Re: /proc/sys/net/* proliferation

Andi Kleen (
12 Sep 1997 12:13:26 +0200

Richard Gooch <rgooch@atnf.CSIRO.AU> writes:

> The problem I see here is that many of these options default to
> off. Why is that? Considering that the default was on with the 2.0.x
> series when the option was not runtime configurable, should not the
> default remain the same? Not only is it annoying to have to read the

They didn't default to on - they were just only compile time, not runtime

> documentation and edit the system boot scripts (for those who know
> this particular trap), but it can be a real trap for sysadmins who
> boot a 2.1.x kernel and a few days later (say when someone reboots
> their bootp client) some user asks why xxx doesn't work anymore. The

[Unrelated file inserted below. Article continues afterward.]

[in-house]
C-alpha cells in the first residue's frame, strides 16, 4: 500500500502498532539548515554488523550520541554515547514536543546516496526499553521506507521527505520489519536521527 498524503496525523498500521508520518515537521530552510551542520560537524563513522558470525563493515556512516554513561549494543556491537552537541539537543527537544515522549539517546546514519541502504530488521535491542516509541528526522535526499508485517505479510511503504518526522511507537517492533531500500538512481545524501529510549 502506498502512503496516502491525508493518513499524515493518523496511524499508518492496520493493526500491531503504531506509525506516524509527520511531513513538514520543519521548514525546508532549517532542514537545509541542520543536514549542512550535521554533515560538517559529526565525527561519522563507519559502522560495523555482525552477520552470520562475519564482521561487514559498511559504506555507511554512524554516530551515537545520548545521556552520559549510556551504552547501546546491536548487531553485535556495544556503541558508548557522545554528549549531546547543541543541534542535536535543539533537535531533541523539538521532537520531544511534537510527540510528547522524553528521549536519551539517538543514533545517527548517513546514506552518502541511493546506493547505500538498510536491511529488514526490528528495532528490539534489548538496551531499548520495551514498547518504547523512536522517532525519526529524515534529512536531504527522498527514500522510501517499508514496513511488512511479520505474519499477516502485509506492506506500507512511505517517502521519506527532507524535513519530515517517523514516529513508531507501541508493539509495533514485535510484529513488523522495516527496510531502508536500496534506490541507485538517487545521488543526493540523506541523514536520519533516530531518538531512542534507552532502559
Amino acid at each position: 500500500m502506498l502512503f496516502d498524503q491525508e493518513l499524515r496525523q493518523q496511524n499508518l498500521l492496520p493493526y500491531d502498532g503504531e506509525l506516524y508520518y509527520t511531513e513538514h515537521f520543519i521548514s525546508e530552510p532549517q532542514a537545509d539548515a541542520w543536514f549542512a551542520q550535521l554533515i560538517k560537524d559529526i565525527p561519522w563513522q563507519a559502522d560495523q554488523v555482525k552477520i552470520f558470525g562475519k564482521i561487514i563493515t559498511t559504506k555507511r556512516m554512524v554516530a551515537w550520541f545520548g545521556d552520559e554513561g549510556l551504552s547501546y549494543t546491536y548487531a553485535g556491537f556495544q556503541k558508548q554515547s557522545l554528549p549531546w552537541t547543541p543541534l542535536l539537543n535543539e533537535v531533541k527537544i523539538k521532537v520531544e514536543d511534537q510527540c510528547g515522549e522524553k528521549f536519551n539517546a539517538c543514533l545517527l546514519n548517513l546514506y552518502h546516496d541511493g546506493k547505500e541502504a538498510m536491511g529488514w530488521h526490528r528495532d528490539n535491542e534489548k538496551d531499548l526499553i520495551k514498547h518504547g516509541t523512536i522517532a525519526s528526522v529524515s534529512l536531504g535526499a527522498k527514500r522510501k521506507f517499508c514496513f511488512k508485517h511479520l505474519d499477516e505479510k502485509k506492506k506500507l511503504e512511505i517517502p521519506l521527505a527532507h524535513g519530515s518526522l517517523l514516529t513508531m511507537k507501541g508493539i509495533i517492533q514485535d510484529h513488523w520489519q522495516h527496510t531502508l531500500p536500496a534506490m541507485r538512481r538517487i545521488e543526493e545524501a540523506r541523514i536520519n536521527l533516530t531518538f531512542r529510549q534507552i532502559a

> sysadmin scratches his head thinking that nothing has been changed
> today. Must be a faulty network cable...
> Is there a good reason why these options aren't enabled by default?

I think the idea is that compile time configuration for the network
layer is to be phased out and replaced by sysctls. But it's a very bad
thing to ship a system with ipforward or bootp relay turned on per
default. That's a problem for vendors like Caldera or RedHat who ship
binary kernel images. Hopefully Linux 2.2.x based distributions will
have some nice configuration tools or config files to tune this
(e.g. like /etc/sysconfig in FreeBSD).

Regarding the syncookies: strictly speaking they don't conform to
RFC792. So I think it should be left to the system administrator
to enable them explicitely. Perhaps an entry to Documentation/Changes
should be added for this.


P.S.: Anyone knows if Caldera/RedHat/SUSE ship their default kernels
with IP forwarding enabled?